Archive for March, 2014

Bottom says this line to the troupe of actors at the very end of the famous mechanicals scene in Act I of A Midsummer Night’s Dream. A group of a little less than 20 teachers from around the metropolitan area took Bottom’s advice to heart and met at Ripley-Grier Studios in Manhattan to learn techniques for teaching one of the Bard’s most famous (and most often taught) comedies.

Teachers create body maps in order to better understand the emotions of Demetrius and Lysander.

Teachers create body maps in order to better understand the emotions of Demetrius and Lysander.

The workshop, sponsored by The Shakespeare Society and led by Wendy Halm-Violette, a long time English teacher in New York City public schools, encouraged teachers to take a romp through Shakespeare, learning ways to engage their students with the Bard’s text.  Halm-Violette encouraged teachers to experience the text like their students in order to learn better how to teach it.

This workshop was by no means a lecture, however. Teachers were often out of their seats acting out scenes, working in groups, drawing, and playing their way through the scenes.  For example, teachers were encouraged to modernize the scene when Demetrius rejects Helena in order to examine how gender roles were thought of at the time of the play.

Personally, I was impressed with how engaging many of the activities were. I had read the play before, but I was able to gain a different level of appreciation for the language and for the greater themes of the play. I particularly enjoyed an exercise that encouraged quick memorization of lines and modernizing them via a rapid-fire game.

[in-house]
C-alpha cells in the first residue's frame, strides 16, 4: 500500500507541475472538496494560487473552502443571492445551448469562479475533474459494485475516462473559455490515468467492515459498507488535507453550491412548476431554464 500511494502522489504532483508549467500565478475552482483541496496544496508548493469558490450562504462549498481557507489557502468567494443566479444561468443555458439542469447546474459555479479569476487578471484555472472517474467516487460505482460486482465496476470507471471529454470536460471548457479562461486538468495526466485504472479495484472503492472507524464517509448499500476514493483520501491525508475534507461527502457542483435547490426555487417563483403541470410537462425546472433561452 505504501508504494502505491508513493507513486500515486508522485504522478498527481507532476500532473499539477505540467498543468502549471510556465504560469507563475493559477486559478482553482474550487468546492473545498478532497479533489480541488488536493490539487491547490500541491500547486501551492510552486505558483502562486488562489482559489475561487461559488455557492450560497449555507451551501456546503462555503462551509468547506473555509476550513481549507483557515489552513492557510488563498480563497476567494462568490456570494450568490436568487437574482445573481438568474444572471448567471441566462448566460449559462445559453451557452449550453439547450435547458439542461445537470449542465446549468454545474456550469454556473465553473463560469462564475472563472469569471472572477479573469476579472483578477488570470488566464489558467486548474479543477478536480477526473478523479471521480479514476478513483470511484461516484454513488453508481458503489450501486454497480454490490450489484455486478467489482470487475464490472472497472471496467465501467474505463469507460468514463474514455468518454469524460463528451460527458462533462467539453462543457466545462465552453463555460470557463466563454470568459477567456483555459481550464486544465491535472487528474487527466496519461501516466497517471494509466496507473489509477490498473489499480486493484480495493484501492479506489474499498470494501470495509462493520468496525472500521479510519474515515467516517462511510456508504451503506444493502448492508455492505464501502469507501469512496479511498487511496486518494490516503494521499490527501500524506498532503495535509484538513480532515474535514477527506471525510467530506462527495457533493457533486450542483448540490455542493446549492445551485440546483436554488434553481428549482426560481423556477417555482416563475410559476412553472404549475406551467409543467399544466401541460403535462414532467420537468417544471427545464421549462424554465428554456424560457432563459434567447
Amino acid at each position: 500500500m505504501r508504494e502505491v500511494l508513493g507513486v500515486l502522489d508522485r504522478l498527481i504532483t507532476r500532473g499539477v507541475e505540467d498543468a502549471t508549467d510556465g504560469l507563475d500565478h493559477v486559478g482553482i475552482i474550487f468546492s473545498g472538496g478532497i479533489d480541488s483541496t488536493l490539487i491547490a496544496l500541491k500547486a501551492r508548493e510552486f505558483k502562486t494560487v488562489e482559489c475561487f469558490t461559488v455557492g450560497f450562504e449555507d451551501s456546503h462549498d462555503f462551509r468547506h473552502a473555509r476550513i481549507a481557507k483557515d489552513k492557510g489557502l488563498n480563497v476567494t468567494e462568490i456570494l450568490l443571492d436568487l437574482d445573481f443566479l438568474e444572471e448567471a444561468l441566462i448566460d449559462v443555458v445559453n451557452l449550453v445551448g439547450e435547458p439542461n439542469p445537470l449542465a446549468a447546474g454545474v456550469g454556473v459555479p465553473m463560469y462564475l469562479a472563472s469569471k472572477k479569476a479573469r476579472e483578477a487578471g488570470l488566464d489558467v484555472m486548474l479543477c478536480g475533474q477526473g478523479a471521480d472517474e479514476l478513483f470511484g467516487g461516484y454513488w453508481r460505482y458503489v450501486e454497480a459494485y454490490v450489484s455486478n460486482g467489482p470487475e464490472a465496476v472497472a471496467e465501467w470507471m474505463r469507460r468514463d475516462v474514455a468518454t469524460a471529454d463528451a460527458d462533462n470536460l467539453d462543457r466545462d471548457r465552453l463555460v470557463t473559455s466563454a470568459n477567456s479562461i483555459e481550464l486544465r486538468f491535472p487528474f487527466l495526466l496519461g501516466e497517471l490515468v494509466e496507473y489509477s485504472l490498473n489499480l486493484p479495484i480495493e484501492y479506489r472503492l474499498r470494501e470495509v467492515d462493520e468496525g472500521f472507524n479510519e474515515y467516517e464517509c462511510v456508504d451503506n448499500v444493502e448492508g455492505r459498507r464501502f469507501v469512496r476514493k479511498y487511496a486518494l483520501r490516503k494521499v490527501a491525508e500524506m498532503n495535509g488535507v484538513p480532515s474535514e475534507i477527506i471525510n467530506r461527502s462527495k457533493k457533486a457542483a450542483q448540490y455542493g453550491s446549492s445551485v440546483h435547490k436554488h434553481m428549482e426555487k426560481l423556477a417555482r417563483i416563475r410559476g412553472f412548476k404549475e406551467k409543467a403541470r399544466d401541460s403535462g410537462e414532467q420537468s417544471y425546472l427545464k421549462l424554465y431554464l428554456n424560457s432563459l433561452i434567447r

Overall, the training was a success and reinvigorated the teachers to try out the new techniques the next time that they taught Midsummer or any other of Shakespeare’s plays.

Post by Ricky Bordelon, Education Intern, The Shakespeare Society


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Shakespeare’s 450th birthday is less than a month away, so we’re giving you a preview of all the celebrations happening around the city.

Special Events

Shakespeare at the New York Public Library
April 3-25, 2014
Stephen A. Schwarzman Building (Bryant Park)

Shakespeare’s Montaigne: Performance & Commentary
April 11, 2014 at 6:30 PM
BAM Fisher (Brooklyn)

Shakespeare’s Birthday Sonnet Slam
April 25, 2014 at 1:00 PM
Naumburg Bandshell (Central Park)

Shakespeare Without Words: The Tempest and The Dream
April 28, 2014 at 7:00 PM
The Kaye Playhouse (Manhattan)

English-Speaking Union National Shakespeare Competition
May 4, 2014
Lincoln Center Theater


Running until April 20, 2014
A new play about a production of Othello
St. Ann’s Warehouse (Brooklyn)

Running until May 4, 2014
Polonsky Shakespeare Center (Brooklyn)

Starts April 25, 2014
Queens Theatre (Queens)

Know of any more celebrations happening?  Let us know!

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2014 Face to Face Conference

Courtesy of the NYC Arts in Education Roundtable

2014 Face to Face Conference 

April 16 & 17, 2014
The City College of New York (CCNY)
Shepard Hall
West 136th Street and Convent Avenue

Join us for these Shakespeare sessions:

Wednesday, April 16, 2014
10:30 AM-12:00 PM
Shakespeare Education in the Age of the Common Core

Thursday, April 17, 2014
2:00-3:30 PM
Shakespeare in the City: Resources for NYC Shakespeare Educators 

Learn more about these sessions.


Register today.  Registration is available until April 8th at 6:00 PM.

Questions?  Contact Jennifer Clarke (Managing Director, NYC Arts in Education Roundtable) at jclarke@nycaieroundtable.org.





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 2014 Shakespeare Teacher Intensive:  Romeo and Juliet